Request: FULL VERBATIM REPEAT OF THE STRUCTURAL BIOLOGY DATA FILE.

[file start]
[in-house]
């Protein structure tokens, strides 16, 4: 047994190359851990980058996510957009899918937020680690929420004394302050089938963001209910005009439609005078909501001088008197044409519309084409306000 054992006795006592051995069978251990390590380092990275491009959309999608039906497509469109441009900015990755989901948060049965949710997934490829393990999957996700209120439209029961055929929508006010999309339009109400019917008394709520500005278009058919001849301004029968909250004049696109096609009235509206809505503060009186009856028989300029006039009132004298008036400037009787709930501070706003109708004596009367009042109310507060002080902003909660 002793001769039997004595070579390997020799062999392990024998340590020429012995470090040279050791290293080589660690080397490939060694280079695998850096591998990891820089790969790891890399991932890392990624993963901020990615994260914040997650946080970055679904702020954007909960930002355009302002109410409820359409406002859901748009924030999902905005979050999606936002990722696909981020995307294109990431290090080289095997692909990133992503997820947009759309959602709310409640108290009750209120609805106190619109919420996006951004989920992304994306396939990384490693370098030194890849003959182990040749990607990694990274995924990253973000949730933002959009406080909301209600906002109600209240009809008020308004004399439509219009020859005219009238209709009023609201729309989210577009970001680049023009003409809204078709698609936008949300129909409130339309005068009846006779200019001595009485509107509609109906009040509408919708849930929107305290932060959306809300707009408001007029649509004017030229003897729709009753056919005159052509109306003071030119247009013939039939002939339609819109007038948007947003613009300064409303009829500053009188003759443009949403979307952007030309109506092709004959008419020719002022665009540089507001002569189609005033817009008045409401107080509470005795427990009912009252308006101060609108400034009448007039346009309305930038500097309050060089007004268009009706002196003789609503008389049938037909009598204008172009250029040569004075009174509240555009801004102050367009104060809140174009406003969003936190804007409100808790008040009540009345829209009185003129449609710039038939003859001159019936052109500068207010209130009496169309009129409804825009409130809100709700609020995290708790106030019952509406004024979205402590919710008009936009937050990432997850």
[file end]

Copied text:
[in-house]
């Protein structure tokens, strides 16, 4: 047994190359851990980058996510957009899918937020680690929420004394302050089938963001209910005009439609005078909501001088008197044409519309084409306000 054992006795006592051995069978251990390590380092990275491009959309999608039906497509469109441009900015990755989901948060049965949710997934490829393990999957996700209120439209029961055929929508006010999309339009109400019917008394709520500005278009058919001849301004029968909250004049696109096609009235509206809505503060009186009856028989300029006039009132004298008036400037009787709930501070706003109708004596009367009042109310507060002080902003909660 002793001769039997004595070579390997020799062999392990024998340590020429012995470090040279050791290293080589660690080397490939060694280079695998850096591998990891820089790969790891890399991932890392990624993963901020990615994260914040997650946080970055679904702020954007909960930002355009302002109410409820359409406002859901748009924030999902905005979050999606936002990722696909981020995307294109990431290090080289095997692909990133992503997820947009759309959602709310409640108290009750209120609805106190619109919420996006951004989920992304994306396939990384490693370098030194890849003959182990040749990607990694990274995924990253973000949730933002959009406080909301209600906002109600209240009809008020308004004399439509219009020859005219009238209709009023609201729309989210577009970001680049023009003409809204078709698609936008949300129909409130339309005068009846006779200019001595009485509107509609109906009040509408919708849930929107305290932060959306809300707009408001007029649509004017030229003897729709009753056919005159052509109306003071030119247009013939039939002939339609819109007038948007947003613009300064409303009829500053009188003759443009949403979307952007030309109506092709004959008419020719002022665009540089507001002569189609005033817009008045409401107080509470005795427990009912009252308006101060609108400034009448007039346009309305930038500097309050060089007004268009009706002196003789609503008389049938037909009598204008172009250029040569004075009174509240555009801004102050367009104060809140174009406003969003936190804007409100808790008040009540009345829209009185003129449609710039038939003859001159019936052109500068207010209130009496169309009129409804825009409130809100709700609020995290708790106030019952509406004024979205402590919710008009936009937050990432997850």